Well, we have some separation.For instance we do separate the Assumption of Mary from the person of Christ, that is allow it or deny it, one can still be in Christ, though imperfectly.

Yet we do not separate the person of Christ from Christology…that is doctrine.

But yes, saving faith is in Christ. One can not discern the one who leads you to the well until you have been refreshed by the Drink.


This would be a great tragedy, and I think one that has often plagued the CC through the years. When I was a youngster I was never told anything about how to relate to Jesus as a person. I was told to learn memorized prayers, learned the doctrine, and never taught how to read the Bible. These methods eventually resulted in me leaving the Church, looking for an authentic spiritual experience.

For Catholics this is not separated from Doctrine, but rooted in it. This is because it relates to what “new life” means, who Christ is, and what it means to have Him at the center of life (the meaning of discipleship or committing oneself to the Teaching of the Apostles). I was starving for knowledge of Him (not just doctrine) and I finally encountered Him in the Scriptures and began to grow.

The problem is that the doctrinal distictives impinge directly on what it means to “be saved”.

Although I agree that being “in Christ” is more important, we are not at liberty to reliquish what was handed down to us through the Apostles. We are bound by the commandment where Protestants are not.

2 Thessalonians 2:15 “So then, brethren, stand firm and hold to the traditions which you were taught by us, either by word of mouth or by letter.”

Yes, I concur. And the CC also teaches that even those who do not know Christ may be saved by walking according to the light that has been given to them.

Yes, this is not an option for us.We are not at liberty to turn away from the One Faith that has been committed to us.

Jude 1:3 Beloved, being very eager to write to you of our common salvation, I found it necessary to write appealing to you to contend for the faith which was once for all delivered to the saints.

We are not at liberty to begin pulling threads out of the seamless garment that was delivered to us.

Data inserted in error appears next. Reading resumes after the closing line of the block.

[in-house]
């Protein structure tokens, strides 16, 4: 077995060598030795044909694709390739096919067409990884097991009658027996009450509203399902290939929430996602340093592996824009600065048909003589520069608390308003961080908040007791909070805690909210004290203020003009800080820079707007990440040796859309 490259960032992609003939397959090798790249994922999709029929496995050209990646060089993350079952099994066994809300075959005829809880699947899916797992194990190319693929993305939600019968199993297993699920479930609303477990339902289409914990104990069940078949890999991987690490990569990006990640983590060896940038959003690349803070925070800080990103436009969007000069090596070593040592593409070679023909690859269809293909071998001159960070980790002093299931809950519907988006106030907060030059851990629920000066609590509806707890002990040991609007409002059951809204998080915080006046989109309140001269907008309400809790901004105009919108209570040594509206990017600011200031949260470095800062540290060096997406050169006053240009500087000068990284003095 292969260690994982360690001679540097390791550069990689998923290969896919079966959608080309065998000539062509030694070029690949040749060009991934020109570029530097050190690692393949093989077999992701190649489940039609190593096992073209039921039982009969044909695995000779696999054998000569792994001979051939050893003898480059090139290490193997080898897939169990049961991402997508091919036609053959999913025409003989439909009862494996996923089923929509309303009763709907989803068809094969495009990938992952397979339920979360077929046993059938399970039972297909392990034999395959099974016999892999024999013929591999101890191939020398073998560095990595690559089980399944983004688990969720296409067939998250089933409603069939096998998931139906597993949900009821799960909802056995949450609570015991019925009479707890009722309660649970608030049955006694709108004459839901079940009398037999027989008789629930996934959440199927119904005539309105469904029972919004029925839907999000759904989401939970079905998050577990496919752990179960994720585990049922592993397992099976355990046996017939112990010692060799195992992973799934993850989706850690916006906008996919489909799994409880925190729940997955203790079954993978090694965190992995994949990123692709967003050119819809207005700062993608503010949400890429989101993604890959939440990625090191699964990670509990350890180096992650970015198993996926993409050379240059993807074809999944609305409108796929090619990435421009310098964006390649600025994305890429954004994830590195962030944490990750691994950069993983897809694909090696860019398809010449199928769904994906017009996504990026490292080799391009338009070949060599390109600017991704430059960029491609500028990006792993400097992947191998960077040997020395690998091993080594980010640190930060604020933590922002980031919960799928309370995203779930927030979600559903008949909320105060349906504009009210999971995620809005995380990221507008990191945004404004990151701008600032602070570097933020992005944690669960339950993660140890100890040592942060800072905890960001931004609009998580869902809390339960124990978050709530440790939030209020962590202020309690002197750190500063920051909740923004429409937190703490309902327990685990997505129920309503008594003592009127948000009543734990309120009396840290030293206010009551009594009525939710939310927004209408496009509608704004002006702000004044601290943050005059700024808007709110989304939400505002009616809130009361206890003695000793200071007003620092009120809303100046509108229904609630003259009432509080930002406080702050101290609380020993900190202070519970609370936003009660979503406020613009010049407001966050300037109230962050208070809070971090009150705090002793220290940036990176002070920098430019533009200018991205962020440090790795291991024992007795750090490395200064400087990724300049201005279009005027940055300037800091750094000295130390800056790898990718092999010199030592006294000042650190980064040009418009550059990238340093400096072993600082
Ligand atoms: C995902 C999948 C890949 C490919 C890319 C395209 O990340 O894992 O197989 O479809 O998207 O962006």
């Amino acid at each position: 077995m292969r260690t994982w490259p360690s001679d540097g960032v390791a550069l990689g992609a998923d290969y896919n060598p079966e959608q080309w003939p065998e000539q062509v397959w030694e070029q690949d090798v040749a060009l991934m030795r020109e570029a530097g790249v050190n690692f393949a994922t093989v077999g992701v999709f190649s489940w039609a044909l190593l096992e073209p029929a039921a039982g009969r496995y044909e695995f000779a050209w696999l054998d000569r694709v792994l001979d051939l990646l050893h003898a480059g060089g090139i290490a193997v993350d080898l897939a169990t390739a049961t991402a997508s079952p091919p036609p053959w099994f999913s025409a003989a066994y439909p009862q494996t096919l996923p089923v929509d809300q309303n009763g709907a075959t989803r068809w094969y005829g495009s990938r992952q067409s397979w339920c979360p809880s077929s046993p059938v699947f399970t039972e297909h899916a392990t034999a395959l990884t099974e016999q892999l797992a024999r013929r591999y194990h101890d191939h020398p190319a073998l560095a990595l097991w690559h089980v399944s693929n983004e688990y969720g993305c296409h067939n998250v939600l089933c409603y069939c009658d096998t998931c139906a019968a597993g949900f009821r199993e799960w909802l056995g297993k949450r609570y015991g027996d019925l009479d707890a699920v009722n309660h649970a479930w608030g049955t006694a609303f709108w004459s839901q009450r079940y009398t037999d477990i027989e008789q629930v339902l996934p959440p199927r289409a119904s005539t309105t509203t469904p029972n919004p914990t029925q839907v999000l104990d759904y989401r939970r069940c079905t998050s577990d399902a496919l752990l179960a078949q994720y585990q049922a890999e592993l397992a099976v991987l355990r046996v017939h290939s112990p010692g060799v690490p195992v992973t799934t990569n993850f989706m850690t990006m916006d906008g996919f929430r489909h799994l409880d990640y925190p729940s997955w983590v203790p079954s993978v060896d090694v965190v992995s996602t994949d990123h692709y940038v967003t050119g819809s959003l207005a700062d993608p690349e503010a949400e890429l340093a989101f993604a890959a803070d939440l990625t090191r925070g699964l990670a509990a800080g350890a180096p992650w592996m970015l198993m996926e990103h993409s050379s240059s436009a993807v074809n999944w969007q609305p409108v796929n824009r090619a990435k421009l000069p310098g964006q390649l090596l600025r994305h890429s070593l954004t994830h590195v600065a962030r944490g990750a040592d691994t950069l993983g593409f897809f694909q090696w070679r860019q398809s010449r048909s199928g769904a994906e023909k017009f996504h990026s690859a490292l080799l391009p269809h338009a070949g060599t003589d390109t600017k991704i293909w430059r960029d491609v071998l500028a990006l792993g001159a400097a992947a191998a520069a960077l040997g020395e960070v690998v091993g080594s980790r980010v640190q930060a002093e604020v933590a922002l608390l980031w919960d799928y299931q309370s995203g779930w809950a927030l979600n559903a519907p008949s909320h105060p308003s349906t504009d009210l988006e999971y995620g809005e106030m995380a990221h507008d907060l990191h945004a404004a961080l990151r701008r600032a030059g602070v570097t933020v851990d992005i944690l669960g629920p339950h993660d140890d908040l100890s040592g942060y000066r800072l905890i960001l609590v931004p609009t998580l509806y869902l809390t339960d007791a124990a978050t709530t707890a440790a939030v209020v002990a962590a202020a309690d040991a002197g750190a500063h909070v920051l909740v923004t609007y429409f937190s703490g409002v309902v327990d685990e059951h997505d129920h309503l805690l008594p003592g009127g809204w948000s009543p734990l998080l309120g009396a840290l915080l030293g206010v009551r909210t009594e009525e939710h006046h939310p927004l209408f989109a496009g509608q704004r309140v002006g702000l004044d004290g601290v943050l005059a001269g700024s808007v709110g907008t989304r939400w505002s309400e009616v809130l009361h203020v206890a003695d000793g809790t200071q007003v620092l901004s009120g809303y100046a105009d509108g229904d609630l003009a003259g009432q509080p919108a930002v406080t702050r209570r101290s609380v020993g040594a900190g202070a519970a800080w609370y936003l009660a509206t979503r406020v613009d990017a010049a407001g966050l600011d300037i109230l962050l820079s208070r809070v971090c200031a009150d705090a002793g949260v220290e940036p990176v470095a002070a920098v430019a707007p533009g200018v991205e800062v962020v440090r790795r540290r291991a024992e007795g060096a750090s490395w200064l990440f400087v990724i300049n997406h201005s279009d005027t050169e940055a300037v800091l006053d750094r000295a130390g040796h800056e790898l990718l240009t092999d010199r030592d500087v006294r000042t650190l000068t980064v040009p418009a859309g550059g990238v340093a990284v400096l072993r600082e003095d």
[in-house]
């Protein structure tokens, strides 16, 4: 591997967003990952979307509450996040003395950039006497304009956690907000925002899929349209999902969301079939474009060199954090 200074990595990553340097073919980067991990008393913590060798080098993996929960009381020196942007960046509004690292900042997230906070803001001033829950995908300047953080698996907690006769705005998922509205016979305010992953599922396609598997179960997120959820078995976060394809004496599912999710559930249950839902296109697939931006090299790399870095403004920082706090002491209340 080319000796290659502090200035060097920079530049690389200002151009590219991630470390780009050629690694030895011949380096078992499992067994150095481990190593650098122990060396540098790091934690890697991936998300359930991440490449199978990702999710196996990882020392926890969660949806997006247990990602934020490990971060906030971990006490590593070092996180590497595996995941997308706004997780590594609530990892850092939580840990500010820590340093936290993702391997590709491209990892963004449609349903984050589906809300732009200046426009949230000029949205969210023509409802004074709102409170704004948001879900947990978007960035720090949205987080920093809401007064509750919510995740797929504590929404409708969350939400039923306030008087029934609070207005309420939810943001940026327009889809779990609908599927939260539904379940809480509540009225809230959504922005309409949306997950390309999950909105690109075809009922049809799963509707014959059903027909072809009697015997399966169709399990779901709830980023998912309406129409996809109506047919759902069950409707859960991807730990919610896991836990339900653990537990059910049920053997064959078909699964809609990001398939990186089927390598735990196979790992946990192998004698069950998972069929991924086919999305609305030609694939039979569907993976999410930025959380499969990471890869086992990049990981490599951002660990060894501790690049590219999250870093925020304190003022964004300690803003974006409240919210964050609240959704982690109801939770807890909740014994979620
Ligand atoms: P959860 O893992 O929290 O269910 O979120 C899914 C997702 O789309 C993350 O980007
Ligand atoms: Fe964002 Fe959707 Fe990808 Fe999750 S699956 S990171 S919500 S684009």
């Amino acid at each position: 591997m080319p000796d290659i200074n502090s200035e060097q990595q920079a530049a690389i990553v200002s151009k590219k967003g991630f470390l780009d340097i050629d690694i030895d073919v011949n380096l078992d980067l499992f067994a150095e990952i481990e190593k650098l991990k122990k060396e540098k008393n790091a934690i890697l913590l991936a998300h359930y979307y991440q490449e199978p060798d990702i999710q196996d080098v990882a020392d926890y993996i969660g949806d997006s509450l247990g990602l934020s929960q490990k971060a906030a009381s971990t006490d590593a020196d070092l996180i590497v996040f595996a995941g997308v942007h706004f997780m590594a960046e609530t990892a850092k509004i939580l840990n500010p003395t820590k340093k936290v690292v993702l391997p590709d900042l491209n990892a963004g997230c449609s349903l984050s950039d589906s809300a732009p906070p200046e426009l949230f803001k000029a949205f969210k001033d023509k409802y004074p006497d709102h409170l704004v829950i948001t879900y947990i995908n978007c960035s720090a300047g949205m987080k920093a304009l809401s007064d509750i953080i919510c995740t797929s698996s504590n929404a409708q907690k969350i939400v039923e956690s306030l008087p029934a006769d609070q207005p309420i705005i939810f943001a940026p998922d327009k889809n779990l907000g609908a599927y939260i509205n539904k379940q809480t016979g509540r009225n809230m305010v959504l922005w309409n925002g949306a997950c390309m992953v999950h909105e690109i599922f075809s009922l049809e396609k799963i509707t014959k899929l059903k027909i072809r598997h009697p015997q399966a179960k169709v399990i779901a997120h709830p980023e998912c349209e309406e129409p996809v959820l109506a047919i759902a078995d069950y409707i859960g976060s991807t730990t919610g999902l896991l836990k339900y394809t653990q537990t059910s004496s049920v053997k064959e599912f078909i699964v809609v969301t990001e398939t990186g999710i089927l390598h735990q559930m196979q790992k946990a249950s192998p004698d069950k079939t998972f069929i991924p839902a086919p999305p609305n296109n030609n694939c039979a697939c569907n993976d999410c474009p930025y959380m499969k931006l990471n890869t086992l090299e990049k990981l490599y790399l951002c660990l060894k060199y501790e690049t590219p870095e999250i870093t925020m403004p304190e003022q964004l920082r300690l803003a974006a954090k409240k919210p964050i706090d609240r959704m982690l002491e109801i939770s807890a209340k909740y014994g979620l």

Not entirely. For the Church founded by Christ only recognized valid successors - those ordained by an Apostle or one within the Apostolic succession. This was how counterfeiting was prevented.

I do say this, because Jesus only founded One Church, with One faith. It is not about a “brand”, except that it is His brand. Only that Church was promised infallibility. It was explicit for the Apostles, and their successors, as is clear from the reading of the Ante-Nicean fathers.

I don’t think these are mutually exclusive. Catholics are taught (or should be taught) that the Holy Spirit is at work in ecclesial communities of our separated brethren. This working is a call to unity, and we are all responsible to work to heal the wounds to unity in the Church.

Christ always gives his Church the gift of unity, butthe Church must always pray and work to maintain, reinforce, and perfect the unity that Christ wills for her.

This is why Jesus himself prayed at the hour of his Passion, and does not cease praying to his Father, for the unity of his disciples: "That they may all be one. As you, Father, are in me and I am in you, may they also be one in us, . . . so that the world may know that you have sent me."The desire to recover the unity of all Christians is a gift of Christ and a call of the Holy Spirit.

This is why we cannot start pulling threads from the garment. If it is up to human beings to decide what is “essential” then everyone will have a different idea about it.

DISCLAIMER: The views and opinions expressed in these forums do not necessarily reflect those of Catholic Answers. For official apologetics resources please visit